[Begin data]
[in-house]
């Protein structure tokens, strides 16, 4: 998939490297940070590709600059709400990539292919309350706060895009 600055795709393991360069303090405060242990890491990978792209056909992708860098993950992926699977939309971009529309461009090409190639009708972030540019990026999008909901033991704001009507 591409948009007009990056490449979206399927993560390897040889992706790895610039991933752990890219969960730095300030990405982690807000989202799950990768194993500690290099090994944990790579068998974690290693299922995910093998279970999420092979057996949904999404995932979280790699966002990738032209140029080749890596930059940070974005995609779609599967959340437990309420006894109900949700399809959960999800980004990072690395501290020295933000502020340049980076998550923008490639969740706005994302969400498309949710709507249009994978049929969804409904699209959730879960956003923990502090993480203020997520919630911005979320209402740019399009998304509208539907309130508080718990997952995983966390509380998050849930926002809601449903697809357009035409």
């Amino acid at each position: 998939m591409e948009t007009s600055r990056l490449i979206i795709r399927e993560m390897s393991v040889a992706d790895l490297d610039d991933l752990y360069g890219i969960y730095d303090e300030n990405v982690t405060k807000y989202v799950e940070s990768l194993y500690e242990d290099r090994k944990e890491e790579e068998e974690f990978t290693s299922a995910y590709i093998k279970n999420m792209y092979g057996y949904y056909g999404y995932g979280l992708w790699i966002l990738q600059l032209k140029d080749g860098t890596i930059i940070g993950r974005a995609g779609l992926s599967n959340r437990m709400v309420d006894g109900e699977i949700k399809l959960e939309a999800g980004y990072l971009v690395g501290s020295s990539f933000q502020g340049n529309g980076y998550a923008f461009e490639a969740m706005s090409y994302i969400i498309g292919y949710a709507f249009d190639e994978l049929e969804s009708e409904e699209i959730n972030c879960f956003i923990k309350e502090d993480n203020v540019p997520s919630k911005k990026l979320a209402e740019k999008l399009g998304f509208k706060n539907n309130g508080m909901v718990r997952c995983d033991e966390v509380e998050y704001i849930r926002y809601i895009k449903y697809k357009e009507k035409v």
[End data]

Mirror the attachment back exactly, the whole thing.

[in-house]
């Protein structure tokens, strides 16, 4: 998939490297940070590709600059709400990539292919309350706060895009 600055795709393991360069303090405060242990890491990978792209056909992708860098993950992926699977939309971009529309461009090409190639009708972030540019990026999008909901033991704001009507 591409948009007009990056490449979206399927993560390897040889992706790895610039991933752990890219969960730095300030990405982690807000989202799950990768194993500690290099090994944990790579068998974690290693299922995910093998279970999420092979057996949904999404995932979280790699966002990738032209140029080749890596930059940070974005995609779609599967959340437990309420006894109900949700399809959960999800980004990072690395501290020295933000502020340049980076998550923008490639969740706005994302969400498309949710709507249009994978049929969804409904699209959730879960956003923990502090993480203020997520919630911005979320209402740019399009998304509208539907309130508080718990997952995983966390509380998050849930926002809601449903697809357009035409």
């Amino acid at each position: 998939m591409e948009t007009s600055r990056l490449i979206i795709r399927e993560m390897s393991v040889a992706d790895l490297d610039d991933l752990y360069g890219i969960y730095d303090e300030n990405v982690t405060k807000y989202v799950e940070s990768l194993y500690e242990d290099r090994k944990e890491e790579e068998e974690f990978t290693s299922a995910y590709i093998k279970n999420m792209y092979g057996y949904y056909g999404y995932g979280l992708w790699i966002l990738q600059l032209k140029d080749g860098t890596i930059i940070g993950r974005a995609g779609l992926s599967n959340r437990m709400v309420d006894g109900e699977i949700k399809l959960e939309a999800g980004y990072l971009v690395g501290s020295s990539f933000q502020g340049n529309g980076y998550a923008f461009e490639a969740m706005s090409y994302i969400i498309g292919y949710a709507f249009d190639e994978l049929e969804s009708e409904e699209i959730n972030c879960f956003i923990k309350e502090d993480n203020v540019p997520s919630k911005k990026l979320a209402e740019k999008l399009g998304f509208k706060n539907n309130g508080m909901v718990r997952c995983d033991e966390v509380e998050y704001i849930r926002y809601i895009k449903y697809k357009e009507k035409v």